The Frontstretch: Beyond the Cockpit: Mike Wallace On Funding, Plate Racing And Daughter Chrissy by Phil Allaway -- Wednesday July 31, 2013

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For Mike Wallace, his career has seen many ups and downs. He’s won races in the Nationwide and Camping World Truck Series over the years, and once ran full-time for a number of years at the Cup level. However, he has also bounced back and forth between the three series multiple times. At age 54, Wallace has a combined 772 starts in NASCAR’s National Series, although recently most of those have been concentrated in Nationwide. For the past four-plus seasons, Wallace has driven the No. 01 Chevrolets for JD Motorsports with Gary Keller. An underdog organization, it is quite a different experience as compared to driving for teams that can provide anything under the sun. Our own Phil Allaway sat down with Wallace recently in Daytona to talk about his season, the struggles involved in racing on a limited budget, his daughter Chrissy’s career, and more.

Allaway: Let’s start by talking one of your strengths: plate racing. You’ve had quite a bit of success at Daytona in the past. You won [the summer] race back in 2004, picked up top-5 finishes in ARCA races, and in the Daytona 500. Generally, you’re considered to be one of the best restrictor plate racers in NASCAR. Is there some kind of a mindset that makes a certain driver better on a plate track?

Wallace: I think just going into a racetrack and appreciating it, not having a bad mindset works. Early on, when people said that they didn’t like restrictor plate racing years ago… well, I love racing in restrictor plate races. The late and great Dale Earnhardt taught me a little bit about plate racing, different things to look out for, and different things to pay attention to. I did, and I think I understand that there is a different style of racing that goes on at these two racetracks [as compared] to the open tracks.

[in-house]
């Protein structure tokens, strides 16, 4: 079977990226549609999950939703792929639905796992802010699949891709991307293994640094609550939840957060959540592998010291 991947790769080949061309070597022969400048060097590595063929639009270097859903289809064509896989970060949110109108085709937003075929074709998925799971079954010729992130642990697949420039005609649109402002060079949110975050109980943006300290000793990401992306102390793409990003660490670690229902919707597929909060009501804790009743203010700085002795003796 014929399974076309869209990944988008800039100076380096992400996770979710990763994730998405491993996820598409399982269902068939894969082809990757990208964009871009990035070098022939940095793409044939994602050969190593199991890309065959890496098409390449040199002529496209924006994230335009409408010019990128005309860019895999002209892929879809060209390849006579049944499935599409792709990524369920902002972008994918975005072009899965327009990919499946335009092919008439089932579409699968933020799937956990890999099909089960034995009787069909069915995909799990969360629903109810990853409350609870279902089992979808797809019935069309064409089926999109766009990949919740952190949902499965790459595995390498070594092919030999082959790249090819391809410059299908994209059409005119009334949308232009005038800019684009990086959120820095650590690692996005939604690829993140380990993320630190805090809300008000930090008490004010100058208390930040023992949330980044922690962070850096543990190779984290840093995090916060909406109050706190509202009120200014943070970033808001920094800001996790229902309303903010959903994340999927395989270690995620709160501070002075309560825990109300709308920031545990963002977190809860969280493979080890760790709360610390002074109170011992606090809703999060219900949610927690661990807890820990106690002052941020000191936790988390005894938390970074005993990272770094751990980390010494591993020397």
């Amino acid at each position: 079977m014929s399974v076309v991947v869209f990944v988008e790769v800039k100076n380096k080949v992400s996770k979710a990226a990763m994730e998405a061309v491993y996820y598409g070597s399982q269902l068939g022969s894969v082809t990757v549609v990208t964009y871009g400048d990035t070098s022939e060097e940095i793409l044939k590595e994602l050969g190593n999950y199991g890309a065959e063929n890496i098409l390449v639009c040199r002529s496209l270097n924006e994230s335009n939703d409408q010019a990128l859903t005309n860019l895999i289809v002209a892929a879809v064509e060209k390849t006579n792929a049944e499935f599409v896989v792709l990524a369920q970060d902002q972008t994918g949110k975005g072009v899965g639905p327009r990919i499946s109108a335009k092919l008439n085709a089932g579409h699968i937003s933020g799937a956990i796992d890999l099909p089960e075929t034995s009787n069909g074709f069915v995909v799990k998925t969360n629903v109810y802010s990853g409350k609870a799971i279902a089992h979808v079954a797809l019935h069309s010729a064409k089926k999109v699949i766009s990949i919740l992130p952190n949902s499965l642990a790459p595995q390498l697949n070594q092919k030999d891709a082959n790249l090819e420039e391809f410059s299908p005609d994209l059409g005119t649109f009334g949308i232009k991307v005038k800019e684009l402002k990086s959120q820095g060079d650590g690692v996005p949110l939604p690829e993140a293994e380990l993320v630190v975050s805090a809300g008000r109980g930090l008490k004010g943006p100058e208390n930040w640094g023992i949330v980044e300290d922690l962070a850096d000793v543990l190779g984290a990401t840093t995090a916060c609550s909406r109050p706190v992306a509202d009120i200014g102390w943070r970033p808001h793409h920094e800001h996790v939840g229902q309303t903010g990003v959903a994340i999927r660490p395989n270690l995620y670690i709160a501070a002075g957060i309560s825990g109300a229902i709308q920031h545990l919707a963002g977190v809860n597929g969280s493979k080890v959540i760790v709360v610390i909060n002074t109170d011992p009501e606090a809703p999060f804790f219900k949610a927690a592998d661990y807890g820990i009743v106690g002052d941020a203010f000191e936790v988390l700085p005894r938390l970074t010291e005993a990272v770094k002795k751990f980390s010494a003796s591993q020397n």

I think I’m good at all the tracks when the cars are good. Here, I seriously believe that the driver can make up some things.

Mike Wallace has driven the No. 01 Nationwide Series car for more than four seasons, coming close to victory on more than one occasion but never cashing in.

Allaway: If I remember correctly, [Dale] Earnhardt was really big on controlling the race around him. He could do that with certain tactics that he would do in the car. Can you still really use those types of tactics that Earnhardt would have used in the ‘90s today, or has the tandem drafting rendered such strategy impossible?

Wallace: Tandem drafting adds three to four seconds a lap of pace. If you have an incredibly fast car, if you have the greatest motor program in the world, you can maybe affect things. We have our own Johnny Davis/Tony Clements-built motors that don’t have as much power as some of the others. So, the tandem draft is really crucial to us. Not losing the draft is incredibly important to us as well.

Allaway: This year, we have the new Camaro body style. Has that changed the tandem drafting in any way since the nose is no longer close to square?

Wallace: I don’t think it’s changed it very much. To be honest, what’s changed tandem drafting more than anything else is [NASCAR] closing up the grille opening. You gotta be more cautious, gauge the race a little bit. Water temperatures, you gotta pay attention to water pressure, which we don’t pay attention to on a regular racetrack. You can’t be pushing any water out, since [NASCAR] puts a pop-off valve on the water reservoir tank so it can only take so much pressure before popping off and blowing out water.

I think that if you really study it, the NASCAR Nationwide Series races has some of the best restrictor plate races going. They’re good, they’re exciting, there’s lead changes and everything.

We, as teams, have asked NASCAR, “Please, please, quit changing the rules. Let us go race for a while and leave the rules package the way it is.”

What happens is that every time there’s a rule change, it costs the teams money.